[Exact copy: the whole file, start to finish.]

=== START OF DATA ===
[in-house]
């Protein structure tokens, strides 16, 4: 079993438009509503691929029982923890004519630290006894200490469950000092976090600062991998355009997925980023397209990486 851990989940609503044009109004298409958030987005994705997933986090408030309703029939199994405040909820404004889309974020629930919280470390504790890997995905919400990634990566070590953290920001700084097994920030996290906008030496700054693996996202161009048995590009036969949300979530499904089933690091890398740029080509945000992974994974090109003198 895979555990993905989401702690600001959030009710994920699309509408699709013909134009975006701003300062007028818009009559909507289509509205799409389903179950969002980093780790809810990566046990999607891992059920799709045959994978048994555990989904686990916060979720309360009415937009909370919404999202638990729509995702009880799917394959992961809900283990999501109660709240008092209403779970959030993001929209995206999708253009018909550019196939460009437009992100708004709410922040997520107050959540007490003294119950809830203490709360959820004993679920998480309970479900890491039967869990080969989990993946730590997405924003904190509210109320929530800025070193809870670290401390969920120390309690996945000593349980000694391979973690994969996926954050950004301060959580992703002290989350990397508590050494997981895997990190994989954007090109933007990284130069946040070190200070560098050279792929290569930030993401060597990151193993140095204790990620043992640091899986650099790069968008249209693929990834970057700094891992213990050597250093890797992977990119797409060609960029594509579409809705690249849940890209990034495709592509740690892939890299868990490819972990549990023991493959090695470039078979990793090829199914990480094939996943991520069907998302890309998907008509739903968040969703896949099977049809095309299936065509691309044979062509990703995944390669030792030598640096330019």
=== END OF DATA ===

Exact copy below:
[in-house]
């Protein structure tokens, strides 16, 4: 079993438009509503691929029982923890004519630290006894200490469950000092976090600062991998355009997925980023397209990486 851990989940609503044009109004298409958030987005994705997933986090408030309703029939199994405040909820404004889309974020629930919280470390504790890997995905919400990634990566070590953290920001700084097994920030996290906008030496700054693996996202161009048995590009036969949300979530499904089933690091890398740029080509945000992974994974090109003198 895979555990993905989401702690600001959030009710994920699309509408699709013909134009975006701003300062007028818009009559909507289509509205799409389903179950969002980093780790809810990566046990999607891992059920799709045959994978048994555990989904686990916060979720309360009415937009909370919404999202638990729509995702009880799917394959992961809900283990999501109660709240008092209403779970959030993001929209995206999708253009018909550019196939460009437009992100708004709410922040997520107050959540007490003294119950809830203490709360959820004993679920998480309970479900890491039967869990080969989990993946730590997405924003904190509210109320929530800025070193809870670290401390969920120390309690996945000593349980000694391979973690994969996926954050950004301060959580992703002290989350990397508590050494997981895997990190994989954007090109933007990284130069946040070190200070560098050279792929290569930030993401060597990151193993140095204790990620043992640091899986650099790069968008249209693929990834970057700094891992213990050597250093890797992977990119797409060609960029594509579409809705690249849940890209990034495709592509740690892939890299868990490819972990549990023991493959090695470039078979990793090829199914990480094939996943991520069907998302890309998907008509739903968040969703896949099977049809095309299936065509691309044979062509990703995944390669030792030598640096330019």